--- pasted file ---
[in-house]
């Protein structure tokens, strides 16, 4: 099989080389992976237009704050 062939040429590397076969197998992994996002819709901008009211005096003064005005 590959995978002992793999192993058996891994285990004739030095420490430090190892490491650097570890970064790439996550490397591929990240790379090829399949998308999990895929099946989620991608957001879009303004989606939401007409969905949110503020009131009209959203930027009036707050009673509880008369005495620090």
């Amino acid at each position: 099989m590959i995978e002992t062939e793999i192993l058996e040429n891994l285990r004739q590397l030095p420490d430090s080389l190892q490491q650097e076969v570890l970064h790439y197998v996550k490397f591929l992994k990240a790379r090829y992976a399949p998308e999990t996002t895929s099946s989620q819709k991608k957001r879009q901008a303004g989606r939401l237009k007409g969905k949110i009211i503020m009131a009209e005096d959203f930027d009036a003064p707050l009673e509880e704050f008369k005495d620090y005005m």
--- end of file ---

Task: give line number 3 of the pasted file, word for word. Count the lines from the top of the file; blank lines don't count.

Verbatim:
């Amino acid at each position: 099989m590959i995978e002992t062939e793999i192993l058996e040429n891994l285990r004739q590397l030095p420490d430090s080389l190892q490491q650097e076969v570890l970064h790439y197998v996550k490397f591929l992994k990240a790379r090829y992976a399949p998308e999990t996002t895929s099946s989620q819709k991608k957001r879009q901008a303004g989606r939401l237009k007409g969905k949110i009211i503020m009131a009209e005096d959203f930027d009036a003064p707050l009673e509880e704050f008369k005495d620090y005005m």